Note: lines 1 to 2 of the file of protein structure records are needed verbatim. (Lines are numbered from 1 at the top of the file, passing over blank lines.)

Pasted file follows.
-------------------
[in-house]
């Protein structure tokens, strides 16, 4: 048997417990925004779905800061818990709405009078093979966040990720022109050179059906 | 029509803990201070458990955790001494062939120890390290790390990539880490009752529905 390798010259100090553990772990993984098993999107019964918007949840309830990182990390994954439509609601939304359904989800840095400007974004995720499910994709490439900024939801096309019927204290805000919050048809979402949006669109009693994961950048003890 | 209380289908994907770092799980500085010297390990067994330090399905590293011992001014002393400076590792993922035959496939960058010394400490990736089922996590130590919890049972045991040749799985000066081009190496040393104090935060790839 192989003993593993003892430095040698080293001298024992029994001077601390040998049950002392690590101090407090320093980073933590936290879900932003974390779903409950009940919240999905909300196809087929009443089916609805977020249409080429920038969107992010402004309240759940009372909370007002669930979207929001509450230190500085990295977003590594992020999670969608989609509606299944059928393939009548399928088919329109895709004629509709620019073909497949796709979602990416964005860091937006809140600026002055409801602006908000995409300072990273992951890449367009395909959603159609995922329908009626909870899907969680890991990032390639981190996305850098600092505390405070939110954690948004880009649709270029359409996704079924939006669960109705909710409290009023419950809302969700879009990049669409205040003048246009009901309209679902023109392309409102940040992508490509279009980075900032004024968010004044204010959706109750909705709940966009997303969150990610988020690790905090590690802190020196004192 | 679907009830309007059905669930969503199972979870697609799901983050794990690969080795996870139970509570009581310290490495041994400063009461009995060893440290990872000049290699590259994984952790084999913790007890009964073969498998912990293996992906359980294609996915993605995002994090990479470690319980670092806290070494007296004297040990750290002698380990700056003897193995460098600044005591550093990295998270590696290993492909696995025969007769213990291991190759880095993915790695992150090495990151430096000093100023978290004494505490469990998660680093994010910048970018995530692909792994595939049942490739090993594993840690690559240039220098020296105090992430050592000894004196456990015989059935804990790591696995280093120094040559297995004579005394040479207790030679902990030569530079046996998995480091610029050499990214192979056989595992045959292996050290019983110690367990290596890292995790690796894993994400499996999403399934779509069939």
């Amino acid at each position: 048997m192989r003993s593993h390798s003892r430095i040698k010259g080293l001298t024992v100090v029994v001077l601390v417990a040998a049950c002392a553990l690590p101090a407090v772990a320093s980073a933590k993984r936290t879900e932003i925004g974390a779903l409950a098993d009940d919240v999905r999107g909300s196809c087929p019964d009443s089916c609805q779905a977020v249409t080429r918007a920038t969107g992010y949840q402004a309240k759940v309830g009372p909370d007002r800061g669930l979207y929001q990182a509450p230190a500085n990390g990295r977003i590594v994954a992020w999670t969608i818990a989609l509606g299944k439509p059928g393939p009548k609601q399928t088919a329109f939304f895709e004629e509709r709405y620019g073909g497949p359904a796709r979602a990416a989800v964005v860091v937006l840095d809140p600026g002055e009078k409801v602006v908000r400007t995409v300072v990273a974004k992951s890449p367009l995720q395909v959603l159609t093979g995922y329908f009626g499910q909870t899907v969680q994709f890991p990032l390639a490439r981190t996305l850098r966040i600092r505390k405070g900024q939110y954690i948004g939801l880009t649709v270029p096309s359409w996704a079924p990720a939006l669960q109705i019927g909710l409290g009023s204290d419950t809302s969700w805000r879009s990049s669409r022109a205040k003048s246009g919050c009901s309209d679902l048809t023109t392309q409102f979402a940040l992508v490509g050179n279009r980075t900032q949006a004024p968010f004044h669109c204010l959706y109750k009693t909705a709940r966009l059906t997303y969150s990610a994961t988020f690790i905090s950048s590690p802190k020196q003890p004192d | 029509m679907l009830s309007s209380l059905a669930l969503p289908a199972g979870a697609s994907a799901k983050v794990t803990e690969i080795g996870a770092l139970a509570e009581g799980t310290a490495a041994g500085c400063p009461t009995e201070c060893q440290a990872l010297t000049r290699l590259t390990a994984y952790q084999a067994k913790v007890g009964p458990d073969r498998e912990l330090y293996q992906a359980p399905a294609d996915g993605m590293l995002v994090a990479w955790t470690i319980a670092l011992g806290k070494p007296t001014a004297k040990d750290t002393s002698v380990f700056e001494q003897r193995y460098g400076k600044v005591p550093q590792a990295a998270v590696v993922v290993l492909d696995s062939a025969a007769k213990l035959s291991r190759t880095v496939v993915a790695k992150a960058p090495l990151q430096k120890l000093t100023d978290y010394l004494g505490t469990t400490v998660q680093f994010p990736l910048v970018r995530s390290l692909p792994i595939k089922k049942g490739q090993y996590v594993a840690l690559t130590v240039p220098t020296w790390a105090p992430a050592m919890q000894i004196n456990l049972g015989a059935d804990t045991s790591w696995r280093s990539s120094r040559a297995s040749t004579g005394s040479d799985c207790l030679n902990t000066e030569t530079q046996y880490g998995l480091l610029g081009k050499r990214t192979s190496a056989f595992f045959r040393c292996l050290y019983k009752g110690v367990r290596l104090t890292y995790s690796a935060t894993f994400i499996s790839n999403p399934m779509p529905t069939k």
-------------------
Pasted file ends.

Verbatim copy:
[in-house]
């Protein structure tokens, strides 16, 4: 048997417990925004779905800061818990709405009078093979966040990720022109050179059906 | 029509803990201070458990955790001494062939120890390290790390990539880490009752529905 390798010259100090553990772990993984098993999107019964918007949840309830990182990390994954439509609601939304359904989800840095400007974004995720499910994709490439900024939801096309019927204290805000919050048809979402949006669109009693994961950048003890 | 209380289908994907770092799980500085010297390990067994330090399905590293011992001014002393400076590792993922035959496939960058010394400490990736089922996590130590919890049972045991040749799985000066081009190496040393104090935060790839 192989003993593993003892430095040698080293001298024992029994001077601390040998049950002392690590101090407090320093980073933590936290879900932003974390779903409950009940919240999905909300196809087929009443089916609805977020249409080429920038969107992010402004309240759940009372909370007002669930979207929001509450230190500085990295977003590594992020999670969608989609509606299944059928393939009548399928088919329109895709004629509709620019073909497949796709979602990416964005860091937006809140600026002055409801602006908000995409300072990273992951890449367009395909959603159609995922329908009626909870899907969680890991990032390639981190996305850098600092505390405070939110954690948004880009649709270029359409996704079924939006669960109705909710409290009023419950809302969700879009990049669409205040003048246009009901309209679902023109392309409102940040992508490509279009980075900032004024968010004044204010959706109750909705709940966009997303969150990610988020690790905090590690802190020196004192 | 679907009830309007059905669930969503199972979870697609799901983050794990690969080795996870139970509570009581310290490495041994400063009461009995060893440290990872000049290699590259994984952790084999913790007890009964073969498998912990293996992906359980294609996915993605995002994090990479470690319980670092806290070494007296004297040990750290002698380990700056003897193995460098600044005591550093990295998270590696290993492909696995025969007769213990291991190759880095993915790695992150090495990151430096000093100023978290004494505490469990998660680093994010910048970018995530692909792994595939049942490739090993594993840690690559240039220098020296105090992430050592000894004196456990015989059935804990790591696995280093120094040559297995004579005394040479207790030679902990030569530079046996998995480091610029050499990214192979056989595992045959292996050290019983110690367990290596890292995790690796894993994400499996999403399934779509069939």